Innovation in Nigerian SMEs: types and impact
This paper seeks to explore the types of innovation that are predominant in SMEs in developing countries and to investigate the impact of these innovations on different dimensions of firm performance based on an industry-wide innovation survey carried out in Nigeria in 2007. Although innovation is important for superior firm performance, our result found that the type of innovation that SMEs pursue is not a critical consideration in their performance. While there was no difference found in the focus of SMEs on either of product or process innovations, evidence showed that SMEs would focus more on incremental product and process innovations. Incremental innovation was found to be very important for Nigerian SMEs and a significant predictor of product quality and not of revenue. The authors conclude that SMEs chooses to pursue such innovations that most fit their strategies and available resources. Such level of innovation affords Nigerian SMEs to more extensively exploit the domestic market but cannot support extensive new product development required to enter export markets.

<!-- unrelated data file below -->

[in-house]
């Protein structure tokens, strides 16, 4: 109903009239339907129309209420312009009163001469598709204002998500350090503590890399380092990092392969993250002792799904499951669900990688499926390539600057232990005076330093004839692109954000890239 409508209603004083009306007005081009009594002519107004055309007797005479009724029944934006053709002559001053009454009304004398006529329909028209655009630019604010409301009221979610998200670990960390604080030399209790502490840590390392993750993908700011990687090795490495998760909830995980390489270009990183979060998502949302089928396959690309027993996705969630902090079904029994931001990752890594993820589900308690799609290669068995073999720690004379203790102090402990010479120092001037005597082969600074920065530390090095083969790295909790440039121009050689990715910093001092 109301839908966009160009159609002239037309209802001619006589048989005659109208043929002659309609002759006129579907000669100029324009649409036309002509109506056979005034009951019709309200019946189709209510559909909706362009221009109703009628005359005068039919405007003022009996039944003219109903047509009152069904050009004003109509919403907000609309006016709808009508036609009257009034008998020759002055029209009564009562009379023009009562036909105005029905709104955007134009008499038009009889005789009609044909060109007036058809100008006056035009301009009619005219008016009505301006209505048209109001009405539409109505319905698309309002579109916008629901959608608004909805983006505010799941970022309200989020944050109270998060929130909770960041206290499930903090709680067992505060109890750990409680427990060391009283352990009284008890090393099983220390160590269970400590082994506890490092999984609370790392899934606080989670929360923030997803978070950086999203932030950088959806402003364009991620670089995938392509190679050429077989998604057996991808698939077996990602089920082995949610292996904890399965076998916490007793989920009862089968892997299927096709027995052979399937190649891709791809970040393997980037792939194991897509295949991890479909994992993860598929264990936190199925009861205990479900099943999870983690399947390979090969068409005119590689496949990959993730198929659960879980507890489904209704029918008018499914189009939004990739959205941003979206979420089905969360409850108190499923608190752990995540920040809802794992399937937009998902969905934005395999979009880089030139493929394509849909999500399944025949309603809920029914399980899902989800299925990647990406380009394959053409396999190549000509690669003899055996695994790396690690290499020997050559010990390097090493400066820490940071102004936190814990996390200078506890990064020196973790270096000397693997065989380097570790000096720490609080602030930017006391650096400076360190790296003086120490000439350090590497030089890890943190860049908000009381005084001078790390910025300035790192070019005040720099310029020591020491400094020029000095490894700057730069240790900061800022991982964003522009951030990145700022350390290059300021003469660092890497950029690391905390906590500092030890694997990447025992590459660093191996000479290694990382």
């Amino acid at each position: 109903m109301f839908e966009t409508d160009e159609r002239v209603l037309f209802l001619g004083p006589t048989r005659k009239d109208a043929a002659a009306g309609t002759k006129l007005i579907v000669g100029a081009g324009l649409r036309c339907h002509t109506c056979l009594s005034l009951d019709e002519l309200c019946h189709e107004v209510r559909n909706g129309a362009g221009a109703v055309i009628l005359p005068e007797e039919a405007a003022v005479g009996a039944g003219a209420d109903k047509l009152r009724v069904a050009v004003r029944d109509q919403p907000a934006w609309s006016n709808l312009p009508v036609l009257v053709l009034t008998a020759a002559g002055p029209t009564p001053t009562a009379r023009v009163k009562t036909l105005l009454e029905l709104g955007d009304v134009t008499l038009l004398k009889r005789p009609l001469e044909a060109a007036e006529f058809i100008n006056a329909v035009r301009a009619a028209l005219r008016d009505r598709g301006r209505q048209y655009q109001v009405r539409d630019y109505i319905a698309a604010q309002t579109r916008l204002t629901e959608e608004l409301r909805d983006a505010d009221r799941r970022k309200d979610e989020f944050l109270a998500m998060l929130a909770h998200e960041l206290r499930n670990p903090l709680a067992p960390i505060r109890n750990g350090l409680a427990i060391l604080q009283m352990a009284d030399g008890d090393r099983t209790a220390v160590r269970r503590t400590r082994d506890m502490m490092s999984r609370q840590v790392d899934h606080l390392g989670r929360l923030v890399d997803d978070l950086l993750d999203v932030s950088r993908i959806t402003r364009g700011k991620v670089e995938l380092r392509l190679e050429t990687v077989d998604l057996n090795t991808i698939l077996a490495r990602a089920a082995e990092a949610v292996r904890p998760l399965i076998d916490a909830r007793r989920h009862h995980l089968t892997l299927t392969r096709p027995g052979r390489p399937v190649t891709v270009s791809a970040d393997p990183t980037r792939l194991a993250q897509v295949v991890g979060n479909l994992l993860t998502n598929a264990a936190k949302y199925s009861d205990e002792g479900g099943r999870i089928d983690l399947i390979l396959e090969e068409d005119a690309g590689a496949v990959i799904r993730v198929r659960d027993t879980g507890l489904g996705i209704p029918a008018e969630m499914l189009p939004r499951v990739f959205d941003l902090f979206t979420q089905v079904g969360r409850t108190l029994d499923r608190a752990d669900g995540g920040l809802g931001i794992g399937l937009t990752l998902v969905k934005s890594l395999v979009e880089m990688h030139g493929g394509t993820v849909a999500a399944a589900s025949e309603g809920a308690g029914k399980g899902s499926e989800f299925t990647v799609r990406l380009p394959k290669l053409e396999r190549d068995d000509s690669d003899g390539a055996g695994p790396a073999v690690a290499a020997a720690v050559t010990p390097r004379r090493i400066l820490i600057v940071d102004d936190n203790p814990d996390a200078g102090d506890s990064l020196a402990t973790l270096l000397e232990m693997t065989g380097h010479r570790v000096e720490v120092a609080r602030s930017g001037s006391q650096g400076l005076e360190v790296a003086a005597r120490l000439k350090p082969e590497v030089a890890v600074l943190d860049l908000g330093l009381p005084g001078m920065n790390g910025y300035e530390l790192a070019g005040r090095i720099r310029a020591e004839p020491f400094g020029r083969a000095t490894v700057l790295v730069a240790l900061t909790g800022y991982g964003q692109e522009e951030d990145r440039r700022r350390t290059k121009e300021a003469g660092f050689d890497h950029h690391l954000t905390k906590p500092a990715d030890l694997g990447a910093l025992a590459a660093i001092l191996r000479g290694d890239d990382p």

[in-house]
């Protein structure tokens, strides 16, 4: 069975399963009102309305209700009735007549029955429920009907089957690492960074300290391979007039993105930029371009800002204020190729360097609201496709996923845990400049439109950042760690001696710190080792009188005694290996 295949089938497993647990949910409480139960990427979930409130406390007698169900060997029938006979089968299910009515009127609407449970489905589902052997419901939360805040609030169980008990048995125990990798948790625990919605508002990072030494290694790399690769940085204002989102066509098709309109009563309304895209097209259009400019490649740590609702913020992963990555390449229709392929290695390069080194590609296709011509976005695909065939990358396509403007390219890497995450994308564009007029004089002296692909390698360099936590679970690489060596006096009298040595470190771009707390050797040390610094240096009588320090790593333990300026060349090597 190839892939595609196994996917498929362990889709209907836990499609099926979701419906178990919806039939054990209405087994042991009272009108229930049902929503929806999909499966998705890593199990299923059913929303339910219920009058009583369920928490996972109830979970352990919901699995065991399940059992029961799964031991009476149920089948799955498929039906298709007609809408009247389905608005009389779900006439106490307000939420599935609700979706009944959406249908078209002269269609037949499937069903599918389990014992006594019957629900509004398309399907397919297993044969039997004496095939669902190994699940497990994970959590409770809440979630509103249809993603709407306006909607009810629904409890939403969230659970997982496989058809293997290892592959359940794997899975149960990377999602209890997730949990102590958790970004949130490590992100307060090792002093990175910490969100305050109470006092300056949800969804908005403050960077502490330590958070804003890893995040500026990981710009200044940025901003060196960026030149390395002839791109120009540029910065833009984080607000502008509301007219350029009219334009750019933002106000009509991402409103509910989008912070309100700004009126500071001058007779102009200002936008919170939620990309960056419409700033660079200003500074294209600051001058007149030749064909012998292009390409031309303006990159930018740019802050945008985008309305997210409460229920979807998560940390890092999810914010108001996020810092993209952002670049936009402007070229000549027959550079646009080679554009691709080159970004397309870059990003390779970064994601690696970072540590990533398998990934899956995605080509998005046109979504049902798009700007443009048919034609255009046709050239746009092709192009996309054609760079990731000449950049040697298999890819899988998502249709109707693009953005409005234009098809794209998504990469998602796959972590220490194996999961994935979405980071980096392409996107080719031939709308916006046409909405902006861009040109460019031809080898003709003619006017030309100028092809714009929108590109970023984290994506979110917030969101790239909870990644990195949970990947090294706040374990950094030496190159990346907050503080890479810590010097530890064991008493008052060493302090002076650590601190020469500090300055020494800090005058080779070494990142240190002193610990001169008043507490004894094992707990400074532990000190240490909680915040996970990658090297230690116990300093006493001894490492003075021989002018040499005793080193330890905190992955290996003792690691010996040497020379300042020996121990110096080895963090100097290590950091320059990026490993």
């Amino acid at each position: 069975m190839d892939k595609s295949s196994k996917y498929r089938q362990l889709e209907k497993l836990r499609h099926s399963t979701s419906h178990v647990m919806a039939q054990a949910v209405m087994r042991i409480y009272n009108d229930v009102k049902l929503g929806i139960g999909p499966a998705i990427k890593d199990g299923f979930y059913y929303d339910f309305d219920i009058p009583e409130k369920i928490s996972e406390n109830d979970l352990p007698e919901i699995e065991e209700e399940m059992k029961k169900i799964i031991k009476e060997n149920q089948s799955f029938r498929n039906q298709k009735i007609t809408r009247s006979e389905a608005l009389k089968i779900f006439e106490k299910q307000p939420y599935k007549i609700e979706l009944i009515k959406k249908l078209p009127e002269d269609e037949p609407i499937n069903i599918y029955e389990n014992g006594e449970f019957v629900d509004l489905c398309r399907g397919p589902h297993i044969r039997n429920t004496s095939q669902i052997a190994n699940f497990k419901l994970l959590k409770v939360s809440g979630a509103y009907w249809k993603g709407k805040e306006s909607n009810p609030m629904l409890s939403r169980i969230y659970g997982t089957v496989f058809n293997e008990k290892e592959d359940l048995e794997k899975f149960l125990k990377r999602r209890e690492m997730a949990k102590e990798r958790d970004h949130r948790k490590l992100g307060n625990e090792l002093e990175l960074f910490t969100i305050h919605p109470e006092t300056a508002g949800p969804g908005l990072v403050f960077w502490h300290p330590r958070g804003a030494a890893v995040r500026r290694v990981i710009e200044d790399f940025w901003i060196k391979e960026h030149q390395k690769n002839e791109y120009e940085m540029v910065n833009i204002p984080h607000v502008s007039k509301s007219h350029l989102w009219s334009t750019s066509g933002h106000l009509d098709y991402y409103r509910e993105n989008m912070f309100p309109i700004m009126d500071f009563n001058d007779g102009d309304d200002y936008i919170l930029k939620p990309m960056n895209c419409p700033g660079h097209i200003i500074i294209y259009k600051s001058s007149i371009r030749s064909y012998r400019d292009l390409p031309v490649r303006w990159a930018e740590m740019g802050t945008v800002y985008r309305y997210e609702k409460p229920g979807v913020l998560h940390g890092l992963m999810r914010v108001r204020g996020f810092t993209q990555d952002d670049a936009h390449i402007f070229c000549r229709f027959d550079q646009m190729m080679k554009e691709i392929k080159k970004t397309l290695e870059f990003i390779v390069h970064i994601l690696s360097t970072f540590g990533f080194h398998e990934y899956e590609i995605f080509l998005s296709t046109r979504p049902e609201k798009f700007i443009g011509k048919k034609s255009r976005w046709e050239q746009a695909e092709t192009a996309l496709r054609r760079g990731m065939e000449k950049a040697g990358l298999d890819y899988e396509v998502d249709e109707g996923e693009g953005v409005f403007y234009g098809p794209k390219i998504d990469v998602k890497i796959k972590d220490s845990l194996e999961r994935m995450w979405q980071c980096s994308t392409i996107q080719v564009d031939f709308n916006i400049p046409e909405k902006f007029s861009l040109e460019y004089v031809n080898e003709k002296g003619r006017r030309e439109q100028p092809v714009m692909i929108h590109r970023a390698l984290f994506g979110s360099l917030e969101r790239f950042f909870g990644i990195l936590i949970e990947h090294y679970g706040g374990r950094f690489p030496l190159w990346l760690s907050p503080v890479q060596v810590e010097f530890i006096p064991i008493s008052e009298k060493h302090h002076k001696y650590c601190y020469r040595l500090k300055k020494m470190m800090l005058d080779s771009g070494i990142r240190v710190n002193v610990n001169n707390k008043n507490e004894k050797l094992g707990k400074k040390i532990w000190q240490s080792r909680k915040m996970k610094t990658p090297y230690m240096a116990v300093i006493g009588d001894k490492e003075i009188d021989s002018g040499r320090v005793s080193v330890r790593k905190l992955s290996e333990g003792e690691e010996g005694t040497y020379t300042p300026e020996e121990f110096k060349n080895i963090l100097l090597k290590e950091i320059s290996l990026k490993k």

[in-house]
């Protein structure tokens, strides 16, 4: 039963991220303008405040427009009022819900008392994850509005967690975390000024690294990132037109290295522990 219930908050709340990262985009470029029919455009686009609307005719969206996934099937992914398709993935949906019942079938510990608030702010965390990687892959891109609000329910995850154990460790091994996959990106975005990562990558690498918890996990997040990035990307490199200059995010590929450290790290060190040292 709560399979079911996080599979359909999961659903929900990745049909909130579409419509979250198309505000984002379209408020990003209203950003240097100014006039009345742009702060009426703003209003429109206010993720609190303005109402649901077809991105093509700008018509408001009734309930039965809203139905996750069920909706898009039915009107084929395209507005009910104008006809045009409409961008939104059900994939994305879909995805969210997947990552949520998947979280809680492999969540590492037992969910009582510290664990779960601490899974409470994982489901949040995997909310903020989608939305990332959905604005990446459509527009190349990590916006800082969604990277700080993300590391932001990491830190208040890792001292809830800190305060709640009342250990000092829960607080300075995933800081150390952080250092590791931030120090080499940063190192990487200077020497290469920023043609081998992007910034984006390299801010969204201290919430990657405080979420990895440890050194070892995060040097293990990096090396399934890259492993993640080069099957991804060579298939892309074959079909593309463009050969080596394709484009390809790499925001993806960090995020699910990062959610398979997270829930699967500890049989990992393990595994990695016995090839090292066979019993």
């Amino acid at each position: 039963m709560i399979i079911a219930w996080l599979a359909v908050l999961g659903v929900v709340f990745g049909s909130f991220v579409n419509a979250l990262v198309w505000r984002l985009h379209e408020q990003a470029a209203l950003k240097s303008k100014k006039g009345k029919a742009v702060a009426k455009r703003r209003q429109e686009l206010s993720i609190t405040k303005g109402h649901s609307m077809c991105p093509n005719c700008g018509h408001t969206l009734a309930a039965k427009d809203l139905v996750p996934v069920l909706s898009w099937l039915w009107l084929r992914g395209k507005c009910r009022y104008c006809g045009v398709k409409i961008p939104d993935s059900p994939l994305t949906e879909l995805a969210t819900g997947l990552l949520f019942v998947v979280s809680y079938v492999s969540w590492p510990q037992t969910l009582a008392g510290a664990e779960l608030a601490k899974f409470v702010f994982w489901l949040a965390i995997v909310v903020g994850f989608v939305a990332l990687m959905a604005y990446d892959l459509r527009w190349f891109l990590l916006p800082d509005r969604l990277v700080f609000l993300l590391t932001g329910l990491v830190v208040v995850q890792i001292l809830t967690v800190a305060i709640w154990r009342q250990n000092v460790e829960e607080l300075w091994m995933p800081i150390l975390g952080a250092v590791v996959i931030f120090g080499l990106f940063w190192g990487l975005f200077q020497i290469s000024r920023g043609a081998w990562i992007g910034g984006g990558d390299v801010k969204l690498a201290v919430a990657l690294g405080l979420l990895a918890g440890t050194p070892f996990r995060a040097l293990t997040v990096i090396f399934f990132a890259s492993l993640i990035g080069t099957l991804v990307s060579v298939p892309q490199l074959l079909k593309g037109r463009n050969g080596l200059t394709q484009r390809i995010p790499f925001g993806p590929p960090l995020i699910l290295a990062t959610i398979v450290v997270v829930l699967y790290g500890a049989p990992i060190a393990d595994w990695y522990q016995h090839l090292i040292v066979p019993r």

|Date of creation:||2008|
|Date of revision:||2008|
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- Jason Henderson, 2002. "Building the rural economy with high-growth entrepreneurs," Economic Review, Federal Reserve Bank of Kansas City, issue Q III, pages 45-70.
- Goedhuys, Micheline, 2007. "The impact of innovation activities on productivity and firm growth: evidence from Brazil," MERIT Working Papers 002, United Nations University - Maastricht Economic and Social Research Institute on Innovation and Technology (MERIT).
- Kanter, Rosabeth, 1985. "Supporting innovation and venture development in established companies," Journal of Business Venturing, Elsevier, vol. 1(1), pages 47-60.
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